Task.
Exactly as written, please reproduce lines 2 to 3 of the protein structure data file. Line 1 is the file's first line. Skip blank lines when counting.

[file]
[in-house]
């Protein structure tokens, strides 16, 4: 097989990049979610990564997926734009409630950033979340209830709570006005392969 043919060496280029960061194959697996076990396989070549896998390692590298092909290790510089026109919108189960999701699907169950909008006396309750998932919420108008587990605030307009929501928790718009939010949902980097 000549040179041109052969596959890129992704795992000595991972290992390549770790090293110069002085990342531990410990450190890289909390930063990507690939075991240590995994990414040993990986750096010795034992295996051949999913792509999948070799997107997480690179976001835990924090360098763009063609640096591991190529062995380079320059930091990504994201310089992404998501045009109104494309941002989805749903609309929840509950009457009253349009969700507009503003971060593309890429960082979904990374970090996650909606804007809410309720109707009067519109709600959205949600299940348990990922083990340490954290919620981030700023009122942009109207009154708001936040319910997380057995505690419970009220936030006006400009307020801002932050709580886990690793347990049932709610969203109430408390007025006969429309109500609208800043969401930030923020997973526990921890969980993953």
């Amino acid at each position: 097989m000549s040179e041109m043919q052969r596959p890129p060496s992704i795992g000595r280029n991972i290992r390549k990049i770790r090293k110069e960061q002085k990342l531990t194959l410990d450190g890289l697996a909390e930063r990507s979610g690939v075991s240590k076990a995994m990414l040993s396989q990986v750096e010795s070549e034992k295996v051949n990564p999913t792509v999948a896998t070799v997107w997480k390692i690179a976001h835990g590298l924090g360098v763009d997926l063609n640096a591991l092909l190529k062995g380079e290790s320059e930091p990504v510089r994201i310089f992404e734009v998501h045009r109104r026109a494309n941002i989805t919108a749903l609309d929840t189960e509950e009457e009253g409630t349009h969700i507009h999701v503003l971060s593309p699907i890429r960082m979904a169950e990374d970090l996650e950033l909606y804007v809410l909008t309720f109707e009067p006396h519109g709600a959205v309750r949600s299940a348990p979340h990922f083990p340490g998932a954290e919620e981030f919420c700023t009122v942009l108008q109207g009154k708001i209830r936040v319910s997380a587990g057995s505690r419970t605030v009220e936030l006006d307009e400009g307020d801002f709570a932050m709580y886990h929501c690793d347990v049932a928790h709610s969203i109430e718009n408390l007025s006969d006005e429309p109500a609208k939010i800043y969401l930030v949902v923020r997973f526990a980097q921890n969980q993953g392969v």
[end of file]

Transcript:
């Protein structure tokens, strides 16, 4: 097989990049979610990564997926734009409630950033979340209830709570006005392969 043919060496280029960061194959697996076990396989070549896998390692590298092909290790510089026109919108189960999701699907169950909008006396309750998932919420108008587990605030307009929501928790718009939010949902980097 000549040179041109052969596959890129992704795992000595991972290992390549770790090293110069002085990342531990410990450190890289909390930063990507690939075991240590995994990414040993990986750096010795034992295996051949999913792509999948070799997107997480690179976001835990924090360098763009063609640096591991190529062995380079320059930091990504994201310089992404998501045009109104494309941002989805749903609309929840509950009457009253349009969700507009503003971060593309890429960082979904990374970090996650909606804007809410309720109707009067519109709600959205949600299940348990990922083990340490954290919620981030700023009122942009109207009154708001936040319910997380057995505690419970009220936030006006400009307020801002932050709580886990690793347990049932709610969203109430408390007025006969429309109500609208800043969401930030923020997973526990921890969980993953």
């Amino acid at each position: 097989m000549s040179e041109m043919q052969r596959p890129p060496s992704i795992g000595r280029n991972i290992r390549k990049i770790r090293k110069e960061q002085k990342l531990t194959l410990d450190g890289l697996a909390e930063r990507s979610g690939v075991s240590k076990a995994m990414l040993s396989q990986v750096e010795s070549e034992k295996v051949n990564p999913t792509v999948a896998t070799v997107w997480k390692i690179a976001h835990g590298l924090g360098v763009d997926l063609n640096a591991l092909l190529k062995g380079e290790s320059e930091p990504v510089r994201i310089f992404e734009v998501h045009r109104r026109a494309n941002i989805t919108a749903l609309d929840t189960e509950e009457e009253g409630t349009h969700i507009h999701v503003l971060s593309p699907i890429r960082m979904a169950e990374d970090l996650e950033l909606y804007v809410l909008t309720f109707e009067p006396h519109g709600a959205v309750r949600s299940a348990p979340h990922f083990p340490g998932a954290e919620e981030f919420c700023t009122v942009l108008q109207g009154k708001i209830r936040v319910s997380a587990g057995s505690r419970t605030v009220e936030l006006d307009e400009g307020d801002f709570a932050m709580y886990h929501c690793d347990v049932a928790h709610s969203i109430e718009n408390l007025s006969d006005e429309p109500a609208k939010i800043y969401l930030v949902v923020r997973f526990a980097q921890n969980q993953g392969v």